Since allergic individuals with atopic allergy tend to have higher total serum IgE levels than do nonallergic subjects, family studies of total serum IgE levels are necessary in delineating the genetic and environmental factors involved in the expression of allergic disease. However, previous studies do not agree as to the genetic basis of total IgE production. To try to resolve this conflict, a total of 278 individuals from 42 nuclear families ascertained for large family size (at least four children) were studied. The families were not selected for the presence of allergic disease. Segregation analysis showed that the mixed model of recessive inheritance of high levels was most appropriate for these data - with ~36% of the total phenotypic variation in log[IgE] attributable to genetic factors, equally divided between a Mendelian component and a more general polygenic component. Thus, these data suggest some role for Mendelian control of basal IgE levels, but there is significant familial aggregation in IgE levels over and above that due to a Mendelian factor.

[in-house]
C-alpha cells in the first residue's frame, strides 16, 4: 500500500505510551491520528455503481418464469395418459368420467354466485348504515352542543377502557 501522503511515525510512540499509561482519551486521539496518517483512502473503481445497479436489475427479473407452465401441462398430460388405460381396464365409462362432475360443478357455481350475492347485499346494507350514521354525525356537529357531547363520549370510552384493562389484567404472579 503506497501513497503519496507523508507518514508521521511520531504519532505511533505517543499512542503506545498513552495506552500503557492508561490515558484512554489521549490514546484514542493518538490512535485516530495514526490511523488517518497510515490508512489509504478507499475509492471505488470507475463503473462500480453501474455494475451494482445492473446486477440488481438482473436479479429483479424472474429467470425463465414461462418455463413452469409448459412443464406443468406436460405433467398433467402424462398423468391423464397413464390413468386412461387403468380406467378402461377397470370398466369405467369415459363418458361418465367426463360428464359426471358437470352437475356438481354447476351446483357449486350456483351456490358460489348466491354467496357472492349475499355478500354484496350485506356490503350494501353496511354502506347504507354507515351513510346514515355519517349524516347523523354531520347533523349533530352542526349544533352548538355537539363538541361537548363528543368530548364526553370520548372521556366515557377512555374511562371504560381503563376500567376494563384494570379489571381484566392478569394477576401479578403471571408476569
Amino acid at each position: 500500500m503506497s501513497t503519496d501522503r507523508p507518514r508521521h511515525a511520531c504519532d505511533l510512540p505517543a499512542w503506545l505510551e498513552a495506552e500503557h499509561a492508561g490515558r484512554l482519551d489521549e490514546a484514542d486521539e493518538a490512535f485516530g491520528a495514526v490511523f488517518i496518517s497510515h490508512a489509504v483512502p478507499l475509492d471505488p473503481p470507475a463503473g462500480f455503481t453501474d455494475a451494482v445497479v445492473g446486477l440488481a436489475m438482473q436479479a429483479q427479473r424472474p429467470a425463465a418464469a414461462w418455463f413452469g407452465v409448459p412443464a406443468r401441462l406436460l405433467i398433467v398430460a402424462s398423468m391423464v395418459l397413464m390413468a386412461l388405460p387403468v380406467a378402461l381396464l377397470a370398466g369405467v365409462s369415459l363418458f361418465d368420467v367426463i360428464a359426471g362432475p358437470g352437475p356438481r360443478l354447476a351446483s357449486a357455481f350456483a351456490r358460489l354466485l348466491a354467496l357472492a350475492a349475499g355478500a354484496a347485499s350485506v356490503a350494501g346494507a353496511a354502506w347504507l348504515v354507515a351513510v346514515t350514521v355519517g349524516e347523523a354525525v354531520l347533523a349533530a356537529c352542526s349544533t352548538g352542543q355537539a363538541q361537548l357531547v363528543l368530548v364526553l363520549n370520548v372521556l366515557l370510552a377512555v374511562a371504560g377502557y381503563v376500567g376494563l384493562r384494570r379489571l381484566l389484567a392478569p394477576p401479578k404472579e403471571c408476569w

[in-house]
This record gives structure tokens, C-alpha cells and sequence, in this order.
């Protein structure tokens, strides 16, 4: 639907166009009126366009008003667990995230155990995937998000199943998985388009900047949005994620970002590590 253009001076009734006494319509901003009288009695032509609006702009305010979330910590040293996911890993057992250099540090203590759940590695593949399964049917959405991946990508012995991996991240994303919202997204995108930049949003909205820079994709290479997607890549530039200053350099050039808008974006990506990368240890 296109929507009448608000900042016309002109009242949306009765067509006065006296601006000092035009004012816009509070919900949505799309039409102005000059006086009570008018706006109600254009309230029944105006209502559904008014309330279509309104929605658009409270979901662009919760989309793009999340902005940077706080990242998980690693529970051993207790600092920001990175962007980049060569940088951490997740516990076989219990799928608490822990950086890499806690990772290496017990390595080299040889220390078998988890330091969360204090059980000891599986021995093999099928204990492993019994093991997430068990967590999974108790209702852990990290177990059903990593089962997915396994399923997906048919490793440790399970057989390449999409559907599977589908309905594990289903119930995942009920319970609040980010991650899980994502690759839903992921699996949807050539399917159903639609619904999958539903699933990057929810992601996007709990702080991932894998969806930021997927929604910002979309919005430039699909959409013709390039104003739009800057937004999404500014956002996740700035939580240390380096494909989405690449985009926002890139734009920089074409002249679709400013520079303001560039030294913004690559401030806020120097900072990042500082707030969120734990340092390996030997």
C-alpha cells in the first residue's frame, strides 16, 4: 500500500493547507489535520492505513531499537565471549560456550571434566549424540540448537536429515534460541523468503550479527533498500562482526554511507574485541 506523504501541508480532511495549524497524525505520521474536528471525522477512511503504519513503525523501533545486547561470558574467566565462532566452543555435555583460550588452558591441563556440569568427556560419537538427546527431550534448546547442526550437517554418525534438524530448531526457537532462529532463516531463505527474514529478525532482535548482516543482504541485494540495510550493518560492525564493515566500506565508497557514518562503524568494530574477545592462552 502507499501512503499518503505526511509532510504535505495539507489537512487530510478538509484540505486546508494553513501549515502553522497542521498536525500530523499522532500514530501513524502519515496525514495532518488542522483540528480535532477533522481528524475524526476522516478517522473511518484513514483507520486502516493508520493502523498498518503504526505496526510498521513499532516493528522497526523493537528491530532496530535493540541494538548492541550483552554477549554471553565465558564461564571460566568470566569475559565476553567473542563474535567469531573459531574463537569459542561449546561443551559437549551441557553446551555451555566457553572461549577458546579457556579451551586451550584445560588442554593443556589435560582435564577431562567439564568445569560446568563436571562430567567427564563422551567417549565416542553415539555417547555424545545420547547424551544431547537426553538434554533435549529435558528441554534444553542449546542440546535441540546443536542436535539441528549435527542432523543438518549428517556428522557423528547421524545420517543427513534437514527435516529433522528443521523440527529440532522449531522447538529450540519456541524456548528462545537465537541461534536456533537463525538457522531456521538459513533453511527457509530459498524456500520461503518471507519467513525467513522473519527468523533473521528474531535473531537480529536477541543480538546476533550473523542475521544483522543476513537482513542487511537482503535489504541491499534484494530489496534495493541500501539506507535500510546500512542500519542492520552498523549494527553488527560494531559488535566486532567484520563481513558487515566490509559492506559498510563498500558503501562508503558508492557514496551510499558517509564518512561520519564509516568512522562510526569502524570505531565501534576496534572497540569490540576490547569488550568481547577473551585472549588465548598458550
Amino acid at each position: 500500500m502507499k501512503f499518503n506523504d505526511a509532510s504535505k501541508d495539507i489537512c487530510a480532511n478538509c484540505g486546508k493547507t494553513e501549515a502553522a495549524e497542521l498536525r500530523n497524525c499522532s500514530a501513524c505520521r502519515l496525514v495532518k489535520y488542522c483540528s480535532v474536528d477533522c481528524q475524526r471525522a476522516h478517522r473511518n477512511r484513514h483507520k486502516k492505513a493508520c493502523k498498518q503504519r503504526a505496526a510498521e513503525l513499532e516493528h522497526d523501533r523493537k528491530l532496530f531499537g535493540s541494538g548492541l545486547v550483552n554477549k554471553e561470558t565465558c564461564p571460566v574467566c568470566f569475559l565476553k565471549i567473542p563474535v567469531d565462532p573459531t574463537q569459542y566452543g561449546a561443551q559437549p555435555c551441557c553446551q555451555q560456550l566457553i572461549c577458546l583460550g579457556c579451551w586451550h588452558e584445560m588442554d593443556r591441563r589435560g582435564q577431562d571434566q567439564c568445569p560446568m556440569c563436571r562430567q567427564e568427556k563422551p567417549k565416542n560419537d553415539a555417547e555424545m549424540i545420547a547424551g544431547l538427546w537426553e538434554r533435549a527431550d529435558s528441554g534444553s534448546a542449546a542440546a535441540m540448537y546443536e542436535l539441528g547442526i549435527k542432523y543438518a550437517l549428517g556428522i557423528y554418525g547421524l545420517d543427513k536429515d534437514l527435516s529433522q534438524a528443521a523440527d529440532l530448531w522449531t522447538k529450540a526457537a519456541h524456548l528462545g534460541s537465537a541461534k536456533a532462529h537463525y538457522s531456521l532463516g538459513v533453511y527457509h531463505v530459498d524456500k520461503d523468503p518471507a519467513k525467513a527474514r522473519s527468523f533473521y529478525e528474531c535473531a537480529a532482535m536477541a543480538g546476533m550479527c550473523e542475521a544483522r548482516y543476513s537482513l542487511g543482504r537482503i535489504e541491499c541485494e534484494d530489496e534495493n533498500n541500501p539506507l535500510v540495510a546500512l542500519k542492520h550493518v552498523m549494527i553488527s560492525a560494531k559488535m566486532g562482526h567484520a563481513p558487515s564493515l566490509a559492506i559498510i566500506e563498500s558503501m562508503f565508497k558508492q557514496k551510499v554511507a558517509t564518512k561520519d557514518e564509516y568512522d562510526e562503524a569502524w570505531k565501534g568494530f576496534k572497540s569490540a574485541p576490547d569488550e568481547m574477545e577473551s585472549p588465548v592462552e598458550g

|Original language||English (US)|
|Number of pages||12|
|Journal||American Journal of Human Genetics|
|State||Published - 1987|
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